- 01 - Introduction
- 02a - Planning
- 02b - Administrative Specification
- 02c - Requirements Specification
- 02d - Platform Specification
- 02e - Software Repository
- 03a - Development
- 03b - Documentation
- 03c - Security
- 03d - Quality
- 03e - Uncoupled Configuration
There are several layers of security used in the Company’s computing environment, none of which is likely to change for any single applications, so it is important to have at least a basic understanding of some of the general constraints. This section provides an overview of IT security concerns across multiple IT groups, check the intranet or ask an IT analyst for more detailed information on any of the following sections.
Any application that is storing or transmitting sensitive corporate or personnel information should utilize a standard security mechanism to ensure that the data is safeguarded. Standard security mechanisms include SSL, SSH, or IPSec.
Proprietary encryption algorithms or data security protocols that are not officially sanctioned by the Company Germany may not be used.
Compiled software should never have usernames and/or passwords compiled into them, interpreted software should never have usernames and passwords coded into them, and configuration files should never contain usernames and passwords stored in clear text.
Applications that download confidential data from another application must always maintain the same level of security as the originating system.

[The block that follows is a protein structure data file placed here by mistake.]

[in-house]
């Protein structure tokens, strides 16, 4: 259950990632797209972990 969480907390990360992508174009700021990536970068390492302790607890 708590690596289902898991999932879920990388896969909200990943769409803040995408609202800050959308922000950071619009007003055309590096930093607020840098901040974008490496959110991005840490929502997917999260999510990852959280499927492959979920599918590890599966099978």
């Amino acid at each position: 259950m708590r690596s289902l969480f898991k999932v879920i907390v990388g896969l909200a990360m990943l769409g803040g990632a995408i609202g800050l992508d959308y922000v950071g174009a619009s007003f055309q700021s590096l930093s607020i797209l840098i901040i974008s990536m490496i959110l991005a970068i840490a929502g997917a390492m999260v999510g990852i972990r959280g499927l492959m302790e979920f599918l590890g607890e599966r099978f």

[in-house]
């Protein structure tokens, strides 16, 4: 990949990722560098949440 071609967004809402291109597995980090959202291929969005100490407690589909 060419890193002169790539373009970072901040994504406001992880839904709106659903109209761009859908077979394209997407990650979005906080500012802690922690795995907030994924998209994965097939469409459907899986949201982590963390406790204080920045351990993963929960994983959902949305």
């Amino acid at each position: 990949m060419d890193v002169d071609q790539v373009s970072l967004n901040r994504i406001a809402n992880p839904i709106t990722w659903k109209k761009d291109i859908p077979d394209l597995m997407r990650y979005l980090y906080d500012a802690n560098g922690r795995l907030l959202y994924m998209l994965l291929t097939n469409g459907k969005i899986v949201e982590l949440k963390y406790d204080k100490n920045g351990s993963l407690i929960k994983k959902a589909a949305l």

Application level security is designed by the software developer and must be able to protect the applications data from accidental or deliberate misuse. Documentation of the different levels of security available in an application must be provided. This documentation should provide detailed descriptions that clearly define the functional roles.
Authentication required for auditing, tracking, or determining security authorizations should be done though Active Directory or some other enterprise wide mechanism.
The standard Company user is locked out of many portions of the corporate computers. Normal users are restricted to editing only certain portions of the registry and certain portions of the file system. So, when storing any information on the client machine it is essential to write to appropriate user accessible areas.
Applications must provide data security appropriate for the type of data with which they deal. If an application is retrieving data from another system then it must maintain the same level of security as the original system. If an application is dealing with sensitive corporate or personnel data then appropriate data security policies must be adhered to.
The networking group is responsible for the security of the network. For the most part data can flow freely between Company, but is restricted from external sources such as the internet. The networking group should be consulted if a special network protocol or network port range is required.
The server group maintains the corporate servers and are responsible for their availability and security.
No development should be done on production servers and developers should not have direct access to production servers (thorough the use of MSTSC, VNC, SSH, terminal access, etc.).
Developers may have access to the server software, such as the Microsoft SQL Server services or the Microsoft IIS Web server services. But, this access should be strictly limited. In a SQL server environment developers should only have access at the database level (db_owner max), not at the SQL server level.